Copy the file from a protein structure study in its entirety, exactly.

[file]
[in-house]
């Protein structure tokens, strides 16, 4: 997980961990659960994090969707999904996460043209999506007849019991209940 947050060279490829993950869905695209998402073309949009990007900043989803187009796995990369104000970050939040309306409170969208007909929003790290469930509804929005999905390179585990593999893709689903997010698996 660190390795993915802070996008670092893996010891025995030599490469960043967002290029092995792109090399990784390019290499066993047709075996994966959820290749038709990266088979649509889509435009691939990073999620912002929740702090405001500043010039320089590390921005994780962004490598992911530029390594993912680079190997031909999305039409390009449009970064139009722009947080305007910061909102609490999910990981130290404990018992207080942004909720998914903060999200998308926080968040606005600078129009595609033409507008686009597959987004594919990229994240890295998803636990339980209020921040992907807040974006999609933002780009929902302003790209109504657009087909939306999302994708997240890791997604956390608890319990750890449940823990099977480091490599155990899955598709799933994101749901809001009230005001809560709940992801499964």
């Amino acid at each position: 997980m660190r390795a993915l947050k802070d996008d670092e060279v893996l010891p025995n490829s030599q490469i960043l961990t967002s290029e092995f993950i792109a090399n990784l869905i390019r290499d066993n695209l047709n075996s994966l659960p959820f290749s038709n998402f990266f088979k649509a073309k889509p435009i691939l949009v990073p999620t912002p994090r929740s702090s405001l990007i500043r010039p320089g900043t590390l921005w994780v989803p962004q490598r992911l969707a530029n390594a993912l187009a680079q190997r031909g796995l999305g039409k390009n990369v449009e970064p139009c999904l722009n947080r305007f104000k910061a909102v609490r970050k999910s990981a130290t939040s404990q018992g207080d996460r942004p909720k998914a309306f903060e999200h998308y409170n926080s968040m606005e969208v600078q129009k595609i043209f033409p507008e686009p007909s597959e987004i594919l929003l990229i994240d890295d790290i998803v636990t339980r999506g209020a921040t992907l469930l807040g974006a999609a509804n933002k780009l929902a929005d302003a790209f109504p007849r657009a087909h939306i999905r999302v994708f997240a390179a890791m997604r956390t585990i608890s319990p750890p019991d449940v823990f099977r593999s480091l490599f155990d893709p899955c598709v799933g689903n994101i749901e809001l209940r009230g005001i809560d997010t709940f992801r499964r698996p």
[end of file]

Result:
[in-house]
């Protein structure tokens, strides 16, 4: 997980961990659960994090969707999904996460043209999506007849019991209940 947050060279490829993950869905695209998402073309949009990007900043989803187009796995990369104000970050939040309306409170969208007909929003790290469930509804929005999905390179585990593999893709689903997010698996 660190390795993915802070996008670092893996010891025995030599490469960043967002290029092995792109090399990784390019290499066993047709075996994966959820290749038709990266088979649509889509435009691939990073999620912002929740702090405001500043010039320089590390921005994780962004490598992911530029390594993912680079190997031909999305039409390009449009970064139009722009947080305007910061909102609490999910990981130290404990018992207080942004909720998914903060999200998308926080968040606005600078129009595609033409507008686009597959987004594919990229994240890295998803636990339980209020921040992907807040974006999609933002780009929902302003790209109504657009087909939306999302994708997240890791997604956390608890319990750890449940823990099977480091490599155990899955598709799933994101749901809001009230005001809560709940992801499964």
């Amino acid at each position: 997980m660190r390795a993915l947050k802070d996008d670092e060279v893996l010891p025995n490829s030599q490469i960043l961990t967002s290029e092995f993950i792109a090399n990784l869905i390019r290499d066993n695209l047709n075996s994966l659960p959820f290749s038709n998402f990266f088979k649509a073309k889509p435009i691939l949009v990073p999620t912002p994090r929740s702090s405001l990007i500043r010039p320089g900043t590390l921005w994780v989803p962004q490598r992911l969707a530029n390594a993912l187009a680079q190997r031909g796995l999305g039409k390009n990369v449009e970064p139009c999904l722009n947080r305007f104000k910061a909102v609490r970050k999910s990981a130290t939040s404990q018992g207080d996460r942004p909720k998914a309306f903060e999200h998308y409170n926080s968040m606005e969208v600078q129009k595609i043209f033409p507008e686009p007909s597959e987004i594919l929003l990229i994240d890295d790290i998803v636990t339980r999506g209020a921040t992907l469930l807040g974006a999609a509804n933002k780009l929902a929005d302003a790209f109504p007849r657009a087909h939306i999905r999302v994708f997240a390179a890791m997604r956390t585990i608890s319990p750890p019991d449940v823990f099977r593999s480091l490599f155990d893709p899955c598709v799933g689903n994101i749901e809001l209940r009230g005001i809560d997010t709940f992801r499964r698996p």